July 29, 2014
The Cloisters opened on May 10, 1938. A treasured landmark; this branch of the Metropolitan Museum of Art sits on the highest point in New York City in Fort Tryon Park. With sweeping views of the Hudson River, the Cloisters is home to a world-class collection of medieval art and architecture. John D. Rockefeller Jr. paid for the building and many of its contents, and George Grey Barnard, the sculptor, acquired many of the Romanesque and Gothic objects, and the architectural elements.
The architect for the Cloisters was William Welles Bosworth. The Gothic collection that the Cloisters is designed around was formed by Sculptor George Grey Barnard. Barnard studied sculpture at the Art Institute of Chicago. In 1883, when he was 20 years old, Barnard moved to Paris to train in the atelier of Pierre-Jules Cavelier while studying at the Ecole Nationale Superieure de Beaux-Arts. With support from a friend and admirer, Alfred Corning Clark, Barnard was able to set up a studio and from there his career began.
In response to praise during the opening speeches of the museum, John D. Rockefeller protested that his contribution, “being largely financial” was “relatively unimportant” and that the real credit belonged to others. He said, “If what has been created here helps to interpret beauty as one of the great spiritual and inspirational forces of life having the power to transform drab duty into radiant living; if those who come under the influence of this place go out to face life with new courage and restored faith because of the peace, the calm, the loveliness they have found here…, those who have builded here will not have built in vain.”
Inside the museum one can see the Unicorn tapestries on display. Rockefeller gave the tapestries to the Metropolitan in 1935. It is likely that the group of seven Unicorn tapestries were designed in Paris but woven in Brussels. The tapestries are first documented in 1680 when they hung as décor in the homes of Francois VI de la Rochefoucauld. They were looted during the French Revolution and then recovered and restored in the 1850s. There is little known regarding the early history of the tapestries. The rich botanical details and dramatic scenes on the tapestries have long inspired many interpretations, including chivalric and Christological readings.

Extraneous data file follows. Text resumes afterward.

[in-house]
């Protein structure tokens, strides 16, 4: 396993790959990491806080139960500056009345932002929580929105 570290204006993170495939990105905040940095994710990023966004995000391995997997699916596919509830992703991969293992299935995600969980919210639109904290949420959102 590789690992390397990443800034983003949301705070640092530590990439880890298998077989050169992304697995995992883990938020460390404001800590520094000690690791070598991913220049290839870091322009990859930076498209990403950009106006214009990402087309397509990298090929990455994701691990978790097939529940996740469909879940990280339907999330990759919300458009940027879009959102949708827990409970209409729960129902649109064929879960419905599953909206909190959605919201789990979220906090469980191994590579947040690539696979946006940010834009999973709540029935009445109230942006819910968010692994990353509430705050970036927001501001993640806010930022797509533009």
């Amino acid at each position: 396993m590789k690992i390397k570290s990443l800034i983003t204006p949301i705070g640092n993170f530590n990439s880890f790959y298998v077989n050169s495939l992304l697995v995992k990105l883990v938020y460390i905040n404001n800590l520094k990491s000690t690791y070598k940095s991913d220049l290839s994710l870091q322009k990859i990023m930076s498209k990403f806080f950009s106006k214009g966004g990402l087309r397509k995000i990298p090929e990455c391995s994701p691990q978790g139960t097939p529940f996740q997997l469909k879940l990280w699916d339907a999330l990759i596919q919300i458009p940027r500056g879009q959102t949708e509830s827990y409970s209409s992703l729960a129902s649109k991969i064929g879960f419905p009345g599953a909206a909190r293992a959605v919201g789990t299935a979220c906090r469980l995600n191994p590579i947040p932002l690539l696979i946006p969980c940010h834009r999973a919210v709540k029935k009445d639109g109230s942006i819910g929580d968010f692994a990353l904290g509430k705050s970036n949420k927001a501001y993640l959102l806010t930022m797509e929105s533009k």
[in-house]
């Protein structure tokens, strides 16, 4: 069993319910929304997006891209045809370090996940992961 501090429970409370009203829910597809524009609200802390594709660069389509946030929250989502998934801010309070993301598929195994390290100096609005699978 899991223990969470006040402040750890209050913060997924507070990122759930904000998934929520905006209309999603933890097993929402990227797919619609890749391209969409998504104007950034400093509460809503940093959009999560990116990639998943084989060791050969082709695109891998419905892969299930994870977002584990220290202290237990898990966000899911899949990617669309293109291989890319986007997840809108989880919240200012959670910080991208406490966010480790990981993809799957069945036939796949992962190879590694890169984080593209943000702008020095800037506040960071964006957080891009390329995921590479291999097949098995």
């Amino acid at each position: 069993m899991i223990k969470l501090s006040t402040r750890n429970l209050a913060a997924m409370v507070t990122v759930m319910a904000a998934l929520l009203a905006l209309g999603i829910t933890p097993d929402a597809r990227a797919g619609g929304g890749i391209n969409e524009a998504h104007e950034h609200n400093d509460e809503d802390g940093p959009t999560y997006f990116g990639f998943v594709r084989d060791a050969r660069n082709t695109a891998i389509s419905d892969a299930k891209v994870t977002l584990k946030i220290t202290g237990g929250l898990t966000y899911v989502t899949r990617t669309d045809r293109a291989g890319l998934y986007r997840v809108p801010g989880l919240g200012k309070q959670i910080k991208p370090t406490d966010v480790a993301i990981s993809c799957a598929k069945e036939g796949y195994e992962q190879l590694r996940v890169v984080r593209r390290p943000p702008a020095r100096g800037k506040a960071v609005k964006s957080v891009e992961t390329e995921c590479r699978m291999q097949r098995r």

In addition to the different tapestries at the Cloisters, there is a collection of medieval chalices, statues, aquamaniles, paintings, medallions, and other artifacts. The architectural elements, from the archways, capitals, and doors, to the hardware are also medieval masterpieces.
In 1906, Barnard acquired many fragments dating to the turn of the thirteenth century from the cloister of Saint-Guilhem-le-desert, twenty five miles north of Montpellier. By 1907, Barnard had assembled substantial portions of four more cloisters from other monasteries in the region. Barnard brought his collection to New York where he put the art on display. In May of 1925, Barnard’s collection was purchased by Rockefeller and the Metropolitan Museum for $600,000. The entire collection is on display and integrated into the architecture of the Cloisters.
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Sarah A. Blank
Sarah Blank Design Studio is a high-end architectural design firm that specializes in high-end kitchens, butler’s pantries, libraries, and master bedrooms, bath suites. The firm works predominantly in Fairfield County and Westchester County. Our award winning firm, with 33 years of experience, often works beyond the kitchens and baths of a clients home, and designs the architectural interiors for many of the projects that have been commissioned.